SEKO Logistics partners with INTTRA as SOLAS changes come into force

SEKO Logistics partners with INTTRA as SOLAS changes come into force

Posted By : STAT Times 01-07-2016 00:00:00


July 01, 2016: SEKO Logistics is to partner with INTTRA, the world’s ocean shipping electronic marketplace, to submit verified gross mass (VGM) information to shipping lines in compliance with the International Maritime Organisation’s (IMO) amendments to The Safety of Life at Sea Convention (SOLAS), which come into force on July 1, 2016.

Since SEKO continues to see significant growth in its ocean product, it is now conducting training and webinars in the US, Asia and Europe for its staff to submit VGM data through the INTTRA portal in order to make the transition for its customers as seamless as possible.

Jose Quesada, SEKO’s vice president, Ocean Services, says, “The VGM is required in order to prepare the stowage plan of the ship prior to loading and, without exception, it remains the responsibility of the shipper to provide this information to the carrier and terminal operator in reasonable time. SOLAS imposes an obligation on the carrier and the terminal operator not to load a packed container aboard a ship without the VGM for that container. Non-compliance may result in commercial and operational penalties, such as delayed shipments and additional costs. The penalties may involve repacking costs, administration fees for amending documents, demurrage charges, and delayed or cancelled shipments,” he said.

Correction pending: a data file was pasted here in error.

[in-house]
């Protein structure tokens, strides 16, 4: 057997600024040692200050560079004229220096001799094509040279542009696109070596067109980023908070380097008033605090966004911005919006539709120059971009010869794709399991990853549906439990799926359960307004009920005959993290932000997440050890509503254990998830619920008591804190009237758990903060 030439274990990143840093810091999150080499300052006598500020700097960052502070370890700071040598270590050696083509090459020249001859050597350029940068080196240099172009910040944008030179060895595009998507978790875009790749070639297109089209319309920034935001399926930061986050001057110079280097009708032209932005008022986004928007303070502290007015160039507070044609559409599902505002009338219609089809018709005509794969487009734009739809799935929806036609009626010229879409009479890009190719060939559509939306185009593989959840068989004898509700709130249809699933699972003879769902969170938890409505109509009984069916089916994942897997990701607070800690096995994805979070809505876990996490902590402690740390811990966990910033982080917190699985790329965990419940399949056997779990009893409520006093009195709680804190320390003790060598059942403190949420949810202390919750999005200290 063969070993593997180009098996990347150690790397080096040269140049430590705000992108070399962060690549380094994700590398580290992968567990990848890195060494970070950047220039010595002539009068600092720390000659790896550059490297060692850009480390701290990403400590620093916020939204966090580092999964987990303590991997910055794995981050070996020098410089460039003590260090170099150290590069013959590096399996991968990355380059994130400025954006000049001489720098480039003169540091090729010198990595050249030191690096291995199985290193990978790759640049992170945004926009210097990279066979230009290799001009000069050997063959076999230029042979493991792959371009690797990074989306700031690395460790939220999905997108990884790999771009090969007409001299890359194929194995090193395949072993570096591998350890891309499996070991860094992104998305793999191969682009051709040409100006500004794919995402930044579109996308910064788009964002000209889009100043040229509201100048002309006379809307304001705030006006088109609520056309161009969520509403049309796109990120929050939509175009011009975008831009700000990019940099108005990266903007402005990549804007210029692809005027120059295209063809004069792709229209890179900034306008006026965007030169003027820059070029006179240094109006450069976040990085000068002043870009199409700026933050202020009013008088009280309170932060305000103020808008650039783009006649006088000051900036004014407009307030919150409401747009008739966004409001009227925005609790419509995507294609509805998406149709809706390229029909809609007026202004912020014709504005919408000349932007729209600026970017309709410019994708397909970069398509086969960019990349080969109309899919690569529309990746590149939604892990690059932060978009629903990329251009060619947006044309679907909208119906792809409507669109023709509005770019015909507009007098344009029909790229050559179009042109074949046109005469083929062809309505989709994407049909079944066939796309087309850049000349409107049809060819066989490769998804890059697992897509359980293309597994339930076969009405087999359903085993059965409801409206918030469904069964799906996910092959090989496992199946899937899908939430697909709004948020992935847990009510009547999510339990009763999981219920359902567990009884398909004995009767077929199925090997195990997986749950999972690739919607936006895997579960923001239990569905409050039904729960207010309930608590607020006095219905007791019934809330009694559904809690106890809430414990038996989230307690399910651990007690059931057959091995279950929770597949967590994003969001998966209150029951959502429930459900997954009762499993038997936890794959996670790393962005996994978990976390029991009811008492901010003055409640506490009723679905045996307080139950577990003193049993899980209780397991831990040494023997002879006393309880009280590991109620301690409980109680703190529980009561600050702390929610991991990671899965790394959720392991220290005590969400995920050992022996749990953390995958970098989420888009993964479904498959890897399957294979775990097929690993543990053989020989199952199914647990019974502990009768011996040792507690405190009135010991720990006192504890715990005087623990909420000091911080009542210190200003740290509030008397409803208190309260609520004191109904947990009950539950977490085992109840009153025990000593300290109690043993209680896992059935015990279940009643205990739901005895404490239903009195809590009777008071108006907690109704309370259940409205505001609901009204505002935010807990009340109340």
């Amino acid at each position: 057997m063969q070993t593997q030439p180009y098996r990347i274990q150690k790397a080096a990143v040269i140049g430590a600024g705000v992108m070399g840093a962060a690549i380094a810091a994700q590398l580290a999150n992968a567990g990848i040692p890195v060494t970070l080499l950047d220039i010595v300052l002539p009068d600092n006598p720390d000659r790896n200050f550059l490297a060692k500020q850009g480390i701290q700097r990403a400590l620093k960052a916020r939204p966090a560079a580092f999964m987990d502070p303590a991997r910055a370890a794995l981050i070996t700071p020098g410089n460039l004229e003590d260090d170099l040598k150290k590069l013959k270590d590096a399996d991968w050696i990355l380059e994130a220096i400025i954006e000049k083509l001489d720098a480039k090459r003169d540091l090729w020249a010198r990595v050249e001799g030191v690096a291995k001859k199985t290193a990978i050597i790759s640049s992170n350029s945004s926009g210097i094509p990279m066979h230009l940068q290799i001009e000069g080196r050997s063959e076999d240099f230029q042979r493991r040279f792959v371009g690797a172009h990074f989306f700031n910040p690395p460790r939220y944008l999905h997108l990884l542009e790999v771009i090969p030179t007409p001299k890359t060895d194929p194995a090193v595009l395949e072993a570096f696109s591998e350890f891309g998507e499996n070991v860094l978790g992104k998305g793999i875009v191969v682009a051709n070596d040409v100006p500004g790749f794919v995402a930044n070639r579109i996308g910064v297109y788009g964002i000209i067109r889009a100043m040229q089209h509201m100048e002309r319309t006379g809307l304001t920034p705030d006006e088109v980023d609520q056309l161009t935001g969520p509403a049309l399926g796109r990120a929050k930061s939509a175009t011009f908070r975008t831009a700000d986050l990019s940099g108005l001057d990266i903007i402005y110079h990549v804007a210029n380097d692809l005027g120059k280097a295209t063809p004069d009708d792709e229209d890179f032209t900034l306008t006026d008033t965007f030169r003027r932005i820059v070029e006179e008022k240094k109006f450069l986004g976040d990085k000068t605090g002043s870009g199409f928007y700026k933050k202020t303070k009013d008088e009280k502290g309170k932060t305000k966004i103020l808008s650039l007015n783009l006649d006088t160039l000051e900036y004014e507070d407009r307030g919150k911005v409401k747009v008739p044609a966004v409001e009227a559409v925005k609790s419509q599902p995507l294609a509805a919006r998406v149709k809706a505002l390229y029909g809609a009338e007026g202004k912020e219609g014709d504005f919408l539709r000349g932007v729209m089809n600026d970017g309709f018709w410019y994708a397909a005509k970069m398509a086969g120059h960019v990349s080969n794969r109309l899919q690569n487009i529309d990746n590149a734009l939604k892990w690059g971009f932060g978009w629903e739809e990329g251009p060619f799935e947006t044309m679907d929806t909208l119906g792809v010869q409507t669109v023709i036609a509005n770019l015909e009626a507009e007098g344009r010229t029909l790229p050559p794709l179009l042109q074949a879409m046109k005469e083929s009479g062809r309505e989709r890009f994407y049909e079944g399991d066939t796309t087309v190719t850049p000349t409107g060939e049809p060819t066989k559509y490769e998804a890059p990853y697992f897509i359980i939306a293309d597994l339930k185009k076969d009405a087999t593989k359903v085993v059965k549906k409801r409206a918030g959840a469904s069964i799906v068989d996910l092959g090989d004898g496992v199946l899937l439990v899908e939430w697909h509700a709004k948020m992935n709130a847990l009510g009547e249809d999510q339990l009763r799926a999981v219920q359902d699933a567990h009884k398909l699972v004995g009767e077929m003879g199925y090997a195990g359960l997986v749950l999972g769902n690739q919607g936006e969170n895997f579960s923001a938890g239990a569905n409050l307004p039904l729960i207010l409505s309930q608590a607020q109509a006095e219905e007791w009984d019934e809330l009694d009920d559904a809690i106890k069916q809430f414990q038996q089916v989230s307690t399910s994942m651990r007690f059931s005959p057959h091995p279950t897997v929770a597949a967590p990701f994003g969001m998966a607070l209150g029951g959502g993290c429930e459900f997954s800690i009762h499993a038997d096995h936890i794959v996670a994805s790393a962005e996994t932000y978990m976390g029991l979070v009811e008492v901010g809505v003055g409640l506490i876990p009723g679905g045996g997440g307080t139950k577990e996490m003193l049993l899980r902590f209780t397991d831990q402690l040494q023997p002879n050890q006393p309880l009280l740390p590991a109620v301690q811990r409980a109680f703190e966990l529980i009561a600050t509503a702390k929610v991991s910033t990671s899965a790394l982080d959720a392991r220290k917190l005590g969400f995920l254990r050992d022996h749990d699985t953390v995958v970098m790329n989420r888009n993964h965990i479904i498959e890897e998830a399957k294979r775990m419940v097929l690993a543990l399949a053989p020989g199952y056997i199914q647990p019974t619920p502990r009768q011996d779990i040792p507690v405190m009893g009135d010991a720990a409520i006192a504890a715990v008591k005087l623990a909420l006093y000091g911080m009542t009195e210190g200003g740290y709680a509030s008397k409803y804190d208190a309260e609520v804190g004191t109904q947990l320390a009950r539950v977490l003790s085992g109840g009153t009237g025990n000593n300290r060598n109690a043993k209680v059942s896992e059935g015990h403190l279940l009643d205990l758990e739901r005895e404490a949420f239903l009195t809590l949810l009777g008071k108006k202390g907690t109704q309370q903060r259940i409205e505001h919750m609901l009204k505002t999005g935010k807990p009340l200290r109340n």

“SEKO understands that, while selecting the right technology is a vital part of the SOLAS VGM compliance process, communication, education and training are also indispensable,” says Inna Kuznetsova, INTTRA’s president and chief operating officer.

INTTRA eVGM customers can transact via EDI, web service, web online or mobile formats.

The IMO mandate is being introduced to enhance maritime safety and reduce dangers throughout ocean freight transportation. The new rule requires a verified weight to be submitted for any packed export container before it can be loaded onto a ship.

Photo: Jose Quesada, SEKO Logistics


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